6. 6. 6 | 2015 | BRUNSWICK © to be constantly vigilant not to violate remaining sanctions against Iran. Most of the eco- nomic sectors are controlled and owned by the Iranian state, meaning foreign compa- nies must navigate the govern- ment’s legal trade frameworks and limited labor laws. The Iranian bureaucracy, however, is frequently intertwined with the Revolutionary Guards, the radical element of the coun- try’s armed forces, which re- mains blacklisted by the U.S. In recent years, such hard-liners have come to play a key role in some of the country’s big- gest industries, like energy and telecommunications. Foreign companies that engage with the Revolutionary Guards and other blacklisted entities, even unknowingly, will hurt their credibility in the West and al- ienate regional countries which despise Iran’s hardliners. Iran also presents systemic challenges to foreign invest- ment. Iran ranked 136 out or 175 in Transparency Interna- tional’s 2014 Corruption Per- ception Index. The country is not a member of the Interna- tional Center for Settlement of Investment Disputes, the World Bank Group’s arbitration ser- vice. International banks are concerned about becoming enmeshed in Iranian corrup- tion and money-laundering ac- tivities, and past fines levied at banks for violating sanctions serve as a strong deterrent to future investment. While the vast majority of Iranians, who have for years suffered under sanctions, are likely to welcome greater commercial interaction with the outside world, Iran’s government hardliners may not be as welcoming. Even Iran’s energy industry has a long history of frustrating Western companies. The Na- tional Iranian Oil Company has not clarified significant details about its new contract model, such as whether international investors will be able to book reserves or enter into produc- tion-sharing contract arrange- ments. Investors will look for clarification at an international conference on the new Iran Pe- troleum Contract to be held in London towards the end of this year or early 2016. Finally, investing in Iran poses a reputational risk because key stakeholders at home might object to it on principle and therefore politicize the is- sue. Especially in the United States, but also in Europe, some elected officials and private investors may criticize interna- tional companies for engaging with a country that many see as antagonistic. Reputation Management Foreign companies and inves- tors considering business in Iran should be prepared to address reputational risk. Brunswick sees there being a number of communications principles for doing business in Iran. These are as follows: • At the most basic level, the investment should be incorporated into a larger business narrative that provides context and rationale. The company must convey the ways in which the opportunity in Iran furthers its overall business goals. Framing the decision in these terms will shift the conversation away from political controversy and toward the aspirations of the business. • Foreign companies in Iran must identify trustworthy partners on the ground. These partners will be critical in order to operate in a country that has had limited foreign investment for decades. Foreign companies will need to hire third parties to complete due diligence on prospective partners. Moreover, the U.S. Treasury Department maintains a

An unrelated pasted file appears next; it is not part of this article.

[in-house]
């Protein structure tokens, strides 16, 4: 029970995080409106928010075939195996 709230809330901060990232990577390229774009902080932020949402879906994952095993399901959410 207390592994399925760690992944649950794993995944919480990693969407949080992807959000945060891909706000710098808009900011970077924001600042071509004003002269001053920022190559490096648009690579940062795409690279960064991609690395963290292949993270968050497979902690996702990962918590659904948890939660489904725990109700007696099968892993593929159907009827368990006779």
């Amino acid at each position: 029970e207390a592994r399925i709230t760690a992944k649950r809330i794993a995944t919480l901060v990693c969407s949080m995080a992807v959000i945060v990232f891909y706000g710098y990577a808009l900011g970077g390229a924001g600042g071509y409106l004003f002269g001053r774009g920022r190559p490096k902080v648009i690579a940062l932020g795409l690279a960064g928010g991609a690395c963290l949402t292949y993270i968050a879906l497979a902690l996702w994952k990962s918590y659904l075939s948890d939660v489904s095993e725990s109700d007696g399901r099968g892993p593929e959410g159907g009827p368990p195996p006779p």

7. 7. © BRUNSWICK | 2015 | 7 list of Specially Designated Nationals with whom business engagements are prohibited. This will be a constantly changing list, and companies must have outside advisors monitoring it on their behalf. • Navigating Iran’s complex media landscape will require sophisticated knowledge of the country’s culture, politics and business norms. Communicating to stakeholders inside Iran, where the media is state-controlled and almost entirely in Farsi, will present a challenge. Companies should also assume that disparaging remarks made abroad could make their way back into the country and erode any relationships that have been established between the government and foreign businesses. • Understanding Iranian political agendas is important. Seemingly contradictory government statements can be quickly clarified by looking at who has said them. The Iranian presidency and the cabinet, the Supreme Leader and Guardian Council, the parliament, the Revolutionary Guards and the Assembly of Experts, to name but a few of the major political players, all have different agendas and address various overlapping constituencies. Companies will have to traverse this complicated field to determine where to exert their limited influence and where to hold their cards. • Government relations at home will be critical as well. Foreign governments, especially the U.S. and the EU, will be keeping a very close eye on those who engage with Iran early on. Proactive communication with these governments will be imperative to sustain their tepid support. Home governments will also play a key role in developing public sentiment towards engagement with Iran, making communication with them even more important. Finding the right partners, preparing prudent communi- cations and proactively engag- ing key stakeholders will help to mitigate the reputational risks associated with investing in Iran. Perhaps this should be the topic of conversation in the hotel lobbies of Tehran.